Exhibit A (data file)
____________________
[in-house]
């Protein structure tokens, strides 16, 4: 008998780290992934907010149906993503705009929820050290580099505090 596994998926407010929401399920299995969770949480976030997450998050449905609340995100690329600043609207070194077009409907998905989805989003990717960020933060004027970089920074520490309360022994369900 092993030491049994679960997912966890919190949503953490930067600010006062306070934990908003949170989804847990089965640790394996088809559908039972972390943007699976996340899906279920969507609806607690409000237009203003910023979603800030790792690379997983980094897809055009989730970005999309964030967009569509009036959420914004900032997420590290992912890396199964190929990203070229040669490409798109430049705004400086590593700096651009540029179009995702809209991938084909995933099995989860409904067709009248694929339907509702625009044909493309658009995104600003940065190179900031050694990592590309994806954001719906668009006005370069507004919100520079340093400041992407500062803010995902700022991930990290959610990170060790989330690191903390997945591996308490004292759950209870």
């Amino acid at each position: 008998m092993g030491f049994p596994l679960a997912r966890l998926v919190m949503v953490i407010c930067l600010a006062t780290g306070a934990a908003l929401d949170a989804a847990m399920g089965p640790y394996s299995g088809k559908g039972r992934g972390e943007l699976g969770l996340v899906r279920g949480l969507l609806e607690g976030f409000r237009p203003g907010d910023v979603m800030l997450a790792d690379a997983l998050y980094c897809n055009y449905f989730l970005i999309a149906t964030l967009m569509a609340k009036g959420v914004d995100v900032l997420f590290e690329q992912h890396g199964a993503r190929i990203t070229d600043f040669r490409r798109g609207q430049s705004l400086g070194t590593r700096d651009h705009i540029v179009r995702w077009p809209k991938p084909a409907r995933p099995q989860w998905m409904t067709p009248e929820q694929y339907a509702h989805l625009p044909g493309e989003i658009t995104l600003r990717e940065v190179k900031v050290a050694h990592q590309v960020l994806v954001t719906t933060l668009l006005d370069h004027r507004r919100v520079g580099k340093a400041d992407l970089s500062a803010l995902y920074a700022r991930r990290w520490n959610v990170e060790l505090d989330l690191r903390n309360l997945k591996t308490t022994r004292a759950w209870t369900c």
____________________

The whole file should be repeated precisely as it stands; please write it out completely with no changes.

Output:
[in-house]
């Protein structure tokens, strides 16, 4: 008998780290992934907010149906993503705009929820050290580099505090 596994998926407010929401399920299995969770949480976030997450998050449905609340995100690329600043609207070194077009409907998905989805989003990717960020933060004027970089920074520490309360022994369900 092993030491049994679960997912966890919190949503953490930067600010006062306070934990908003949170989804847990089965640790394996088809559908039972972390943007699976996340899906279920969507609806607690409000237009203003910023979603800030790792690379997983980094897809055009989730970005999309964030967009569509009036959420914004900032997420590290992912890396199964190929990203070229040669490409798109430049705004400086590593700096651009540029179009995702809209991938084909995933099995989860409904067709009248694929339907509702625009044909493309658009995104600003940065190179900031050694990592590309994806954001719906668009006005370069507004919100520079340093400041992407500062803010995902700022991930990290959610990170060790989330690191903390997945591996308490004292759950209870």
């Amino acid at each position: 008998m092993g030491f049994p596994l679960a997912r966890l998926v919190m949503v953490i407010c930067l600010a006062t780290g306070a934990a908003l929401d949170a989804a847990m399920g089965p640790y394996s299995g088809k559908g039972r992934g972390e943007l699976g969770l996340v899906r279920g949480l969507l609806e607690g976030f409000r237009p203003g907010d910023v979603m800030l997450a790792d690379a997983l998050y980094c897809n055009y449905f989730l970005i999309a149906t964030l967009m569509a609340k009036g959420v914004d995100v900032l997420f590290e690329q992912h890396g199964a993503r190929i990203t070229d600043f040669r490409r798109g609207q430049s705004l400086g070194t590593r700096d651009h705009i540029v179009r995702w077009p809209k991938p084909a409907r995933p099995q989860w998905m409904t067709p009248e929820q694929y339907a509702h989805l625009p044909g493309e989003i658009t995104l600003r990717e940065v190179k900031v050290a050694h990592q590309v960020l994806v954001t719906t933060l668009l006005d370069h004027r507004r919100v520079g580099k340093a400041d992407l970089s500062a803010l995902y920074a700022r991930r990290w520490n959610v990170e060790l505090d989330l690191r903390n309360l997945k591996t308490t022994r004292a759950w209870t369900c």